What You Need to Know if You Want to Work at a Startup

So, you’ve decided you want to work at a startup, but haven’t secured your dream position just yet. It’s no small mission — just how do you land a job on a small team that’s looking to change the world?

This is our easy-to-follow guide for landing a job at a startup:

Know How They Operate

There is one key trait that distinguishes startups from other types of businesses. It’s not the organizational structure, the size, or the industry.

The one key trait is growth.

The difference between the new local insurance agency (which is a small business) and a startup is that the startup is set up to grow quickly and astronomically. Where a small business must generate revenue to support itself, a startup seeks external funding, unless the Founder is independently wealthy, but that’s rarely the case.

As my Uncle Lenny the big time New York City Accountant would always say, “Follow the money.” In the case of startups, their primary responsibility is to their investors. Where the funding for the company comes from is important to know because it has a significant impact on how the organization is run.

This affects the environment, the pace, and priorities of the company – by zeroing in on these, you’ll know which problems you might be able to help them solve as part of their team.

Be Where They Are

Most startups are full of enthusiastic, upbeat, open, communicative, collaborative professionals looking to connect, learn, and grow. With that in mind, these folks are constantly looking to meet new people who have similar shared values and new innovative ideas. They do this by going to a lot of events, such as meetups, conferences, and hackathons. You want to immerse yourself in that world.

Since startup employees are a very team-minded bunch, attending these events is a great place to start to get to know the people and the culture. It’s much easier to get into this social circle than it is in the case of larger, more traditional companies that are less open to collaboration.

In addition to connecting with startups through events and networking, you can also connect with them via job boards specific to startups. The most popular ones are “inside-Startups,” “AngelList” and “GarysGuide,” which also post industry events you can attend.

Last, be sure to join the startup’s mailing list – these companies will often advertise jobs to their customers or user base, which is very different from traditional companies. GE would never email their customers to see if they’d like a job, but AppSumo would. So, make sure to be on the mailing list of the companies you want to work at.

Reach Out Directly

Some startups work with headhunters, but for the most part they operate almost exclusively through word of mouth and their networks. They’re so fast-moving that they don’t have the time to go through 500 resumes or a traditional series of interviews rooted in bureaucracy. Instead they either hire friends or existing employees, peers of existing employees, or – and this part is important – they hire people who reach out to them directly.

This is a key and critical difference between startups and all other business: startups want you to reach out to them. They want to hear from you.

If you’re thinking “I’m not randomly reaching out to the startup founder. That’s presumptuous!” consider this:

#1. It’s not random. Assuming you’ve done your homework and are clear about why you’re reaching out, it will feel deliberate and intentional.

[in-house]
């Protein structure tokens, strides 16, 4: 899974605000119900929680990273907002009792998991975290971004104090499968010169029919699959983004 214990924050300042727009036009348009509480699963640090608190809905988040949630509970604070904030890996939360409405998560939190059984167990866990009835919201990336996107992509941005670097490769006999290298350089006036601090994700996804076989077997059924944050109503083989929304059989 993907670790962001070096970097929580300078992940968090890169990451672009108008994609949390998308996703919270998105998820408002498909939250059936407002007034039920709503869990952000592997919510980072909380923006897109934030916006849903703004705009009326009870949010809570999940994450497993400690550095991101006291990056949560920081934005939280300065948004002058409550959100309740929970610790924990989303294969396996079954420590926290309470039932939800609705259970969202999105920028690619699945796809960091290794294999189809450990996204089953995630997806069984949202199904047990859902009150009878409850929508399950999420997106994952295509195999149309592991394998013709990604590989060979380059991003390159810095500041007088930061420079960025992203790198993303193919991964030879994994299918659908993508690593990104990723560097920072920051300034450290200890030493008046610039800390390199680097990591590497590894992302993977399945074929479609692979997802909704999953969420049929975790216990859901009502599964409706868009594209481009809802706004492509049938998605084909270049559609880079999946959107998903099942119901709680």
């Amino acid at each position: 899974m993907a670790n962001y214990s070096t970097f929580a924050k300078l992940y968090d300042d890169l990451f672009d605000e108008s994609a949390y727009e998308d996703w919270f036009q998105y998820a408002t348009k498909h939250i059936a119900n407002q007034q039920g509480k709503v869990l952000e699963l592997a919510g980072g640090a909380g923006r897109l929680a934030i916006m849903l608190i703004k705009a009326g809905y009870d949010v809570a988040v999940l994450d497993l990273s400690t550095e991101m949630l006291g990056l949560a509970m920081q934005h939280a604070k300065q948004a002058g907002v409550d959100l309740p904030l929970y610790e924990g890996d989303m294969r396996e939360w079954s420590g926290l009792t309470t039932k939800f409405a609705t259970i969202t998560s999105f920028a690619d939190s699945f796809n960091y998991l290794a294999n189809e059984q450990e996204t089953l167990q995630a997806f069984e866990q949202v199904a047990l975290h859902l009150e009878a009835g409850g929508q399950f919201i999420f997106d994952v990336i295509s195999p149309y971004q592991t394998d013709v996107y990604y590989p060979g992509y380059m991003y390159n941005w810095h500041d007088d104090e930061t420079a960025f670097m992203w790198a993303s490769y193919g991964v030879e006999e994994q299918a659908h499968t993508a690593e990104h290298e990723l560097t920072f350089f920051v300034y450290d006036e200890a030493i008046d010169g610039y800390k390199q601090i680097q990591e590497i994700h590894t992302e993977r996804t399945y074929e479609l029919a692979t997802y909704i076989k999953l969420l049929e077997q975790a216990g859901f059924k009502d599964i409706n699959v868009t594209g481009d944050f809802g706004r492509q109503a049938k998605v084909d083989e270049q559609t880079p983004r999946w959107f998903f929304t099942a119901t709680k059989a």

#2. It’s not presumptuous to offer to solve someone’s problem. It’s actually quite helpful.

If you have a corporate background, you might feel odd reaching out directly. Why in the world would you reach out to someone at a company and pitch yourself to them? The answer is that when someone with a helpful solution reaches out, startup founders and employees appreciate it. You’re doing them a service. You’re helping them with one of the things they value most: efficiency.

Be Prepared to Show Your Work

Another major difference between startup hiring vs small and large businesses is in what they value in an employee. And this is important. Many startups care far less about your credentials than larger companies, and more about what you’ve actually done.

If you didn’t graduate from college, but you’ve developed the backend of 8 fully functional websites, a startup will love this. If you worked at the same company for 15 years, but have nothing to show for it – they won’t care. Startups are looking for people who have done something and have something to show for it.

This is where your digital assets come in. The first thing they’ll look at is your web presence. Your personal website, portfolio, or side projects. What they’re scanning for is different than a big corporation. They’re looking less to see where you went to school or how long you stayed at every company you worked for, and more for what you actually did and how you added value and helped organizations meet their goals.

To that end…startups want to know:

  • What did you complete?
  • What did you create?
  • What results have you achieved?

There is no one in a startup that isn’t absolutely necessary. They don’t have enough money to hire people for unnecessary roles. They don’t have time to train you. For these reasons, you want to make yourself indispensable by emphasizing how you can help them reach their goals.

To land a startup job, you have to know yourself, connect with the team in the ways they’re likely connect, and show them you have what it takes to help create something new for the world. It’s a small price to pay for what could be one of the best career experiences of your life.

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